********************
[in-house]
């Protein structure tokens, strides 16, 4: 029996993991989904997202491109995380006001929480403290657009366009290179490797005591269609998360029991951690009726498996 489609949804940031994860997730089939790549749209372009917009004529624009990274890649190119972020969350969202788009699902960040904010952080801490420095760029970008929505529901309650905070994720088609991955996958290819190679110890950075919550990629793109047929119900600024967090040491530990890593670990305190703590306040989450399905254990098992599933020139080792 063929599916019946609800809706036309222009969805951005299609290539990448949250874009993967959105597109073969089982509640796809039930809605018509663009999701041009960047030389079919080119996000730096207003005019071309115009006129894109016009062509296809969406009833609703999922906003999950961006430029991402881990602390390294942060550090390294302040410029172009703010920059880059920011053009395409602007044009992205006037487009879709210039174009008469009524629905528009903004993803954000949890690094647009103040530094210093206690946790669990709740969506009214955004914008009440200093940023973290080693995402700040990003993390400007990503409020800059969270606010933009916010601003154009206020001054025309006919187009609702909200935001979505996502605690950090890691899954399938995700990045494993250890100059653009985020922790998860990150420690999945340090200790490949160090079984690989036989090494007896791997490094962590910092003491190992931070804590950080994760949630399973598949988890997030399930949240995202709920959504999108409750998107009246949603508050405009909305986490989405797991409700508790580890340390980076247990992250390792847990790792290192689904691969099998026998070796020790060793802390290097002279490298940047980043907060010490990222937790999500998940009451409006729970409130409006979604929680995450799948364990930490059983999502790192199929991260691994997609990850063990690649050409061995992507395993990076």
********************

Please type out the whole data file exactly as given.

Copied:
[in-house]
């Protein structure tokens, strides 16, 4: 029996993991989904997202491109995380006001929480403290657009366009290179490797005591269609998360029991951690009726498996 489609949804940031994860997730089939790549749209372009917009004529624009990274890649190119972020969350969202788009699902960040904010952080801490420095760029970008929505529901309650905070994720088609991955996958290819190679110890950075919550990629793109047929119900600024967090040491530990890593670990305190703590306040989450399905254990098992599933020139080792 063929599916019946609800809706036309222009969805951005299609290539990448949250874009993967959105597109073969089982509640796809039930809605018509663009999701041009960047030389079919080119996000730096207003005019071309115009006129894109016009062509296809969406009833609703999922906003999950961006430029991402881990602390390294942060550090390294302040410029172009703010920059880059920011053009395409602007044009992205006037487009879709210039174009008469009524629905528009903004993803954000949890690094647009103040530094210093206690946790669990709740969506009214955004914008009440200093940023973290080693995402700040990003993390400007990503409020800059969270606010933009916010601003154009206020001054025309006919187009609702909200935001979505996502605690950090890691899954399938995700990045494993250890100059653009985020922790998860990150420690999945340090200790490949160090079984690989036989090494007896791997490094962590910092003491190992931070804590950080994760949630399973598949988890997030399930949240995202709920959504999108409750998107009246949603508050405009909305986490989405797991409700508790580890340390980076247990992250390792847990790792290192689904691969099998026998070796020790060793802390290097002279490298940047980043907060010490990222937790999500998940009451409006729970409130409006979604929680995450799948364990930490059983999502790192199929991260691994997609990850063990690649050409061995992507395993990076």